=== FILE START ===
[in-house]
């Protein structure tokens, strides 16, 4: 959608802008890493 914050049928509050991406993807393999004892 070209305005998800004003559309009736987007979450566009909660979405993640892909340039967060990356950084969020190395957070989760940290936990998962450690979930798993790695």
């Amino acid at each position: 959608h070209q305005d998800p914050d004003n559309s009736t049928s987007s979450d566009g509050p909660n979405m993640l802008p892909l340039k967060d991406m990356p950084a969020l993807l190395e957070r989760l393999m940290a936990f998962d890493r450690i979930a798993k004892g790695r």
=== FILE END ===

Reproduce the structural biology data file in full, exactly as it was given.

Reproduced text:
[in-house]
């Protein structure tokens, strides 16, 4: 959608802008890493 914050049928509050991406993807393999004892 070209305005998800004003559309009736987007979450566009909660979405993640892909340039967060990356950084969020190395957070989760940290936990998962450690979930798993790695």
């Amino acid at each position: 959608h070209q305005d998800p914050d004003n559309s009736t049928s987007s979450d566009g509050p909660n979405m993640l802008p892909l340039k967060d991406m990356p950084a969020l993807l190395e957070r989760l393999m940290a936990f998962d890493r450690i979930a798993k004892g790695r």